Michael Chabon again. His introduction to the Best American Short Stories 2005 is brilliant.
It’s his take on “entertainment,” one that made me think of a woman I know who becomes disgusted when I try to get our book club to read anything that I describe as enjoyable, entertaining, or touching. Because good literature, you know, is always mournful and hard to read. Things that are funny or fun are clearly written (and read) by idiots.
Chabon’s intro is hammy but funny and true. There’s word-magic here.
Entertainment has a bad name. Serious people, some of whom write short stories, learn to mistrust and even to revile it. The word wears spandex, pasties, a leisure suit studded with blinking lights. It gives off a whiff of Coppertone and dripping Creamsicle, the fake-butter miasma of a movie-house lobby, of karaoke and Jagermeister, Jerry Bruckheimer movies, a Street Fighter machine grunting solipsistically in the corner of an ice-rink arcade, bread and circuses, the Weekly World News. Entertainment trades in cliché and product placement. It sells action figures and denture adhesive. It engages regions of the brain far from the centers of discernment, critical thinking, ontological speculation. It skirts the black heart of life and drowns life’s lambency in a halogen glare. Intelligent people must keep a certain distance from its productions. They must handle the things that entertain them with gloves of irony and postmodern tongs. Entertainment, in short, means junk, and too much junk is bad for you — bad for your heart, your arteries, your mind, your soul.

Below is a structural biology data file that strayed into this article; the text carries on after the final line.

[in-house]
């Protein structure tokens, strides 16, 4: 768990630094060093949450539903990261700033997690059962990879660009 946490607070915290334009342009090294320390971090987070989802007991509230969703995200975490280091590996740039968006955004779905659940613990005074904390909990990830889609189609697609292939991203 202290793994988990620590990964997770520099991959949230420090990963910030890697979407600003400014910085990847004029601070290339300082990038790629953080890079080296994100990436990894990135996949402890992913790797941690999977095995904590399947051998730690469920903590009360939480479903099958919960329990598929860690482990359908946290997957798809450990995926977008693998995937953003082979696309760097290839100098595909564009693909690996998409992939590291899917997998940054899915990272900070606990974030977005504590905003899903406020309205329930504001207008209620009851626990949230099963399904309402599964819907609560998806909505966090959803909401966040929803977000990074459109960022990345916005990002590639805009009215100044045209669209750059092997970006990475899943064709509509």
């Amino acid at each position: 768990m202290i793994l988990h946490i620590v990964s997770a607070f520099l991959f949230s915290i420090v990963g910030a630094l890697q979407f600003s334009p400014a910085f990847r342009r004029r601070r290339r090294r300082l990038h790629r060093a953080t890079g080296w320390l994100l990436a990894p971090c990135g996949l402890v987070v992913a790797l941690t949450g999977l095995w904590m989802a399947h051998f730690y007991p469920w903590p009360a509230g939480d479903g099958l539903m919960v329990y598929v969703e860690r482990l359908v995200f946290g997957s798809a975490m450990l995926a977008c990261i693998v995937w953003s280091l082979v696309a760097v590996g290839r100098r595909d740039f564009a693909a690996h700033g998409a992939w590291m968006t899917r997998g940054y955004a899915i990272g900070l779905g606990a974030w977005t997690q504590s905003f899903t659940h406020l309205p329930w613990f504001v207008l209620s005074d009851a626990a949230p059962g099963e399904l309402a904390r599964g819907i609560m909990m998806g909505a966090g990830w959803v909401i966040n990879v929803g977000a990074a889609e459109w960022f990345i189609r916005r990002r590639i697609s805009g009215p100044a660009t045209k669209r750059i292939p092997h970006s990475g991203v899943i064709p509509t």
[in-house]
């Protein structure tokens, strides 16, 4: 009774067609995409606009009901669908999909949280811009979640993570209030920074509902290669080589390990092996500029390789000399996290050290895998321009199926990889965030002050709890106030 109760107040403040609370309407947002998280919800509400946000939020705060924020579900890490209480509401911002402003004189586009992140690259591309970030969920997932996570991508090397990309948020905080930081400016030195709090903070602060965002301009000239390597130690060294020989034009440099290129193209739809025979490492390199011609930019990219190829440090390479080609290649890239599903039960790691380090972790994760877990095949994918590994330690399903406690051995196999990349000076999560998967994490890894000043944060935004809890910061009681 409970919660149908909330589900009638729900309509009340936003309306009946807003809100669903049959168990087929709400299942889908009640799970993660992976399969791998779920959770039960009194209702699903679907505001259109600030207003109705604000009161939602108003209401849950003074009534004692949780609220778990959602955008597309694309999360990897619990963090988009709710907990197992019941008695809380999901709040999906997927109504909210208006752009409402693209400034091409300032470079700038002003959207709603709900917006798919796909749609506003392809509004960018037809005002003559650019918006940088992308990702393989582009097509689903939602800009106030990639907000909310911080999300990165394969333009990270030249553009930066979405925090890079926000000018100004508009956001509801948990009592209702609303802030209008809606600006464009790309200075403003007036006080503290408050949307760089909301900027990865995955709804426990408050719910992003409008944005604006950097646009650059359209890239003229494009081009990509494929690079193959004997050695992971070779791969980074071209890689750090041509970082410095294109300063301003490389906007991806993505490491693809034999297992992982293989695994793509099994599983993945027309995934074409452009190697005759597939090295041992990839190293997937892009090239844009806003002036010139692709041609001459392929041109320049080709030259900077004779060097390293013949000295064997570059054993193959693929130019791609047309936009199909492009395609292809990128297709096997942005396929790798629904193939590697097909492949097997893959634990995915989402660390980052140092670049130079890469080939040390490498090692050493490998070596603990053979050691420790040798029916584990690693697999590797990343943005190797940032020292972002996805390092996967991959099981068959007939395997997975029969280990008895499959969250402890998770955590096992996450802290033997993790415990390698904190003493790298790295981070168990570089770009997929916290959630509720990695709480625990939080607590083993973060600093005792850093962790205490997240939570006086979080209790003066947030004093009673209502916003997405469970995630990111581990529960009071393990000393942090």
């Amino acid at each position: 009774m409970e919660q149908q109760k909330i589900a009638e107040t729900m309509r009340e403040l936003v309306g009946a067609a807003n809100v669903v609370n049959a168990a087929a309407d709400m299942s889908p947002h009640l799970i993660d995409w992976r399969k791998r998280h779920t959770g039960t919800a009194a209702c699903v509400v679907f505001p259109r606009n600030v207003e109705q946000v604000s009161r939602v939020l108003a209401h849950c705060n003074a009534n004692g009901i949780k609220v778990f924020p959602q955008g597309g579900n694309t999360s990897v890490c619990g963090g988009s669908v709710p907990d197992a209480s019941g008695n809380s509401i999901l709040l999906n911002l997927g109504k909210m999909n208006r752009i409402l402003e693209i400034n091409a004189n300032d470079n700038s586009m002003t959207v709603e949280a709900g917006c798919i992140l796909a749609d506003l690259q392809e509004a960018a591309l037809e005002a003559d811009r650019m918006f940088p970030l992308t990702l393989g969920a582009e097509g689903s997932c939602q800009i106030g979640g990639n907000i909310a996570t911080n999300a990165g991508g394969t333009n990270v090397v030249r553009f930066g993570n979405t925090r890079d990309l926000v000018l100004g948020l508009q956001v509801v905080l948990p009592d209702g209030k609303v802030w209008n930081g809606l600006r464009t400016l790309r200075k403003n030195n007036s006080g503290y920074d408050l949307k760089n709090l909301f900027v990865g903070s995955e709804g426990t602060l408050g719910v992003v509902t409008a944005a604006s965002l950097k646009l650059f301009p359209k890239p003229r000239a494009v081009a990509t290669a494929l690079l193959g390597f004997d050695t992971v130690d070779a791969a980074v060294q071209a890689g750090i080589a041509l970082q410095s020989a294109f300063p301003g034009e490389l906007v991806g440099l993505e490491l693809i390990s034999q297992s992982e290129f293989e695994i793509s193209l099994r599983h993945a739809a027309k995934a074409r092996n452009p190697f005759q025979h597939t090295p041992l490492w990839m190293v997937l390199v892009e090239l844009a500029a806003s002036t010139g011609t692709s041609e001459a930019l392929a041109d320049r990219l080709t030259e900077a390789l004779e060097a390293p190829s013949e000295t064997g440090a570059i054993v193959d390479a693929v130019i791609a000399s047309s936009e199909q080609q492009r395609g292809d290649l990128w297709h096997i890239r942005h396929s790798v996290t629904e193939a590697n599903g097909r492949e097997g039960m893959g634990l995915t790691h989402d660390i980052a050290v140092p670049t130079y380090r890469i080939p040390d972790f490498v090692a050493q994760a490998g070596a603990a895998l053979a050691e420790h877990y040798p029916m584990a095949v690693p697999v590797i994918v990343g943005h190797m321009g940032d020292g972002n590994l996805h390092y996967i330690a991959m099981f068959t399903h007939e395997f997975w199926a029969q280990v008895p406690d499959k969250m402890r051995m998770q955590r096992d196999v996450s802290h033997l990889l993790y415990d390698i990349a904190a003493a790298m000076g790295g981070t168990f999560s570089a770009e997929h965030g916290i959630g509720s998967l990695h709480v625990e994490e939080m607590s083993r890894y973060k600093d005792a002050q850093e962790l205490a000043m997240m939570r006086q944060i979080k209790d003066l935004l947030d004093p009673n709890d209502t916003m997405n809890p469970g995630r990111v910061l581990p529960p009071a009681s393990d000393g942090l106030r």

I think Chabon is a marvelous writer. His Summerland is probably the best book I’ve read in the past few years.
It’s very entertaining.